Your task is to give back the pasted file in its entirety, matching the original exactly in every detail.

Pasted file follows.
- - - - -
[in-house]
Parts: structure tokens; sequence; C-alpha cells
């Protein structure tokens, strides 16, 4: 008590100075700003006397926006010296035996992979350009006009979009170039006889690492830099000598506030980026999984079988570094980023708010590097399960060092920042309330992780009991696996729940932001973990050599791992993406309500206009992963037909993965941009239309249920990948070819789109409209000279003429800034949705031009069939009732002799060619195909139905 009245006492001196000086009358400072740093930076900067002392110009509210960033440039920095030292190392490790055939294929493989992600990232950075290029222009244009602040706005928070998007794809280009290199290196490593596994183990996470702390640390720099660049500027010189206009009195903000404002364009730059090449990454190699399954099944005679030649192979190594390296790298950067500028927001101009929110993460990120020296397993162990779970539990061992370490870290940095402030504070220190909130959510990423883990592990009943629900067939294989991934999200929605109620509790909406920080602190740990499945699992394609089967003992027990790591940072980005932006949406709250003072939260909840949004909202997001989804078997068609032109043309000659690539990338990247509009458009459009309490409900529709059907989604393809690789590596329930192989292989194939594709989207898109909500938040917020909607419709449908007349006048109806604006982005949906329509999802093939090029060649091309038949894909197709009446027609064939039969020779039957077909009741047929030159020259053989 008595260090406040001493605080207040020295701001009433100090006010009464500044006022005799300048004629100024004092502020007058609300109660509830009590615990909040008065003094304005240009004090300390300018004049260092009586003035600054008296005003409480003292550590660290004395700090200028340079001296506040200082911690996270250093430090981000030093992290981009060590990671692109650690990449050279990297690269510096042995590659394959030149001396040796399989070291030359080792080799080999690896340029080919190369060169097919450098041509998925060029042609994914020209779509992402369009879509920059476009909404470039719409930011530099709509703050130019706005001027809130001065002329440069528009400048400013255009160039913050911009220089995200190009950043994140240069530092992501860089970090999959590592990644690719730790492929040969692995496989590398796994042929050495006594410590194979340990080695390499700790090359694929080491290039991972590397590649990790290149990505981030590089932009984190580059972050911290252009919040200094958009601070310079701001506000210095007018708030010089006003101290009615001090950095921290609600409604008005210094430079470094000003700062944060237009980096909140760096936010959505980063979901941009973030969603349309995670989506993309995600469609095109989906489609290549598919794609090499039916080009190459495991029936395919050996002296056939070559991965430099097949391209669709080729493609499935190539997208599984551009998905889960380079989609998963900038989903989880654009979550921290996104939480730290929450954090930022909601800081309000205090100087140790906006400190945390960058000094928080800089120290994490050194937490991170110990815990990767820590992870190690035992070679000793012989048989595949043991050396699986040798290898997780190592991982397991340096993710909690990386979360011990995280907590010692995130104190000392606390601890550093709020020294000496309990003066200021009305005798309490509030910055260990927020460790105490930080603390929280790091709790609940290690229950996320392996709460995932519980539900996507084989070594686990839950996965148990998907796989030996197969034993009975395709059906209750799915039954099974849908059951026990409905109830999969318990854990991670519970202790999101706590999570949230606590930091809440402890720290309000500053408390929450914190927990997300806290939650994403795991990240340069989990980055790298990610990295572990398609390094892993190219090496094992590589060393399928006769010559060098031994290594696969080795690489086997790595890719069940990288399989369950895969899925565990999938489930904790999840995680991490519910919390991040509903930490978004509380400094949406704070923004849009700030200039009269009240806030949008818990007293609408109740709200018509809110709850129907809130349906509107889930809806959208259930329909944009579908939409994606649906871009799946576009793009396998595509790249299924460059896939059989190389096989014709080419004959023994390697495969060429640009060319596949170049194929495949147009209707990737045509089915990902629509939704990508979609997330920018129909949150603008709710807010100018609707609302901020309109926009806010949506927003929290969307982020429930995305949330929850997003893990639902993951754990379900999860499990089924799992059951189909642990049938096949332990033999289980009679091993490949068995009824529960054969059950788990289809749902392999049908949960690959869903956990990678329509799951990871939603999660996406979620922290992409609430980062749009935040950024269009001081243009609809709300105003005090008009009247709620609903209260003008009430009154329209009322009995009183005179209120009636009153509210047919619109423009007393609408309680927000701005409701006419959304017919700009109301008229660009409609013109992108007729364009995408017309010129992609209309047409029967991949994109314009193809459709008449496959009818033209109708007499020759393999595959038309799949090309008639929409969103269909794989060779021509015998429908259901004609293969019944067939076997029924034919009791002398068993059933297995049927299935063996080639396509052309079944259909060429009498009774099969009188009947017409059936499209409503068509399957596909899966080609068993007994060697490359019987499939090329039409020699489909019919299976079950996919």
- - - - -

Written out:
[in-house]
Parts: structure tokens; sequence; C-alpha cells
């Protein structure tokens, strides 16, 4: 008590100075700003006397926006010296035996992979350009006009979009170039006889690492830099000598506030980026999984079988570094980023708010590097399960060092920042309330992780009991696996729940932001973990050599791992993406309500206009992963037909993965941009239309249920990948070819789109409209000279003429800034949705031009069939009732002799060619195909139905 009245006492001196000086009358400072740093930076900067002392110009509210960033440039920095030292190392490790055939294929493989992600990232950075290029222009244009602040706005928070998007794809280009290199290196490593596994183990996470702390640390720099660049500027010189206009009195903000404002364009730059090449990454190699399954099944005679030649192979190594390296790298950067500028927001101009929110993460990120020296397993162990779970539990061992370490870290940095402030504070220190909130959510990423883990592990009943629900067939294989991934999200929605109620509790909406920080602190740990499945699992394609089967003992027990790591940072980005932006949406709250003072939260909840949004909202997001989804078997068609032109043309000659690539990338990247509009458009459009309490409900529709059907989604393809690789590596329930192989292989194939594709989207898109909500938040917020909607419709449908007349006048109806604006982005949906329509999802093939090029060649091309038949894909197709009446027609064939039969020779039957077909009741047929030159020259053989 008595260090406040001493605080207040020295701001009433100090006010009464500044006022005799300048004629100024004092502020007058609300109660509830009590615990909040008065003094304005240009004090300390300018004049260092009586003035600054008296005003409480003292550590660290004395700090200028340079001296506040200082911690996270250093430090981000030093992290981009060590990671692109650690990449050279990297690269510096042995590659394959030149001396040796399989070291030359080792080799080999690896340029080919190369060169097919450098041509998925060029042609994914020209779509992402369009879509920059476009909404470039719409930011530099709509703050130019706005001027809130001065002329440069528009400048400013255009160039913050911009220089995200190009950043994140240069530092992501860089970090999959590592990644690719730790492929040969692995496989590398796994042929050495006594410590194979340990080695390499700790090359694929080491290039991972590397590649990790290149990505981030590089932009984190580059972050911290252009919040200094958009601070310079701001506000210095007018708030010089006003101290009615001090950095921290609600409604008005210094430079470094000003700062944060237009980096909140760096936010959505980063979901941009973030969603349309995670989506993309995600469609095109989906489609290549598919794609090499039916080009190459495991029936395919050996002296056939070559991965430099097949391209669709080729493609499935190539997208599984551009998905889960380079989609998963900038989903989880654009979550921290996104939480730290929450954090930022909601800081309000205090100087140790906006400190945390960058000094928080800089120290994490050194937490991170110990815990990767820590992870190690035992070679000793012989048989595949043991050396699986040798290898997780190592991982397991340096993710909690990386979360011990995280907590010692995130104190000392606390601890550093709020020294000496309990003066200021009305005798309490509030910055260990927020460790105490930080603390929280790091709790609940290690229950996320392996709460995932519980539900996507084989070594686990839950996965148990998907796989030996197969034993009975395709059906209750799915039954099974849908059951026990409905109830999969318990854990991670519970202790999101706590999570949230606590930091809440402890720290309000500053408390929450914190927990997300806290939650994403795991990240340069989990980055790298990610990295572990398609390094892993190219090496094992590589060393399928006769010559060098031994290594696969080795690489086997790595890719069940990288399989369950895969899925565990999938489930904790999840995680991490519910919390991040509903930490978004509380400094949406704070923004849009700030200039009269009240806030949008818990007293609408109740709200018509809110709850129907809130349906509107889930809806959208259930329909944009579908939409994606649906871009799946576009793009396998595509790249299924460059896939059989190389096989014709080419004959023994390697495969060429640009060319596949170049194929495949147009209707990737045509089915990902629509939704990508979609997330920018129909949150603008709710807010100018609707609302901020309109926009806010949506927003929290969307982020429930995305949330929850997003893990639902993951754990379900999860499990089924799992059951189909642990049938096949332990033999289980009679091993490949068995009824529960054969059950788990289809749902392999049908949960690959869903956990990678329509799951990871939603999660996406979620922290992409609430980062749009935040950024269009001081243009609809709300105003005090008009009247709620609903209260003008009430009154329209009322009995009183005179209120009636009153509210047919619109423009007393609408309680927000701005409701006419959304017919700009109301008229660009409609013109992108007729364009995408017309010129992609209309047409029967991949994109314009193809459709008449496959009818033209109708007499020759393999595959038309799949090309008639929409969103269909794989060779021509015998429908259901004609293969019944067939076997029924034919009791002398068993059933297995049927299935063996080639396509052309079944259909060429009498009774099969009188009947017409059936499209409503068509399957596909899966080609068993007994060697490359019987499939090329039409020699489909019919299976079950996919």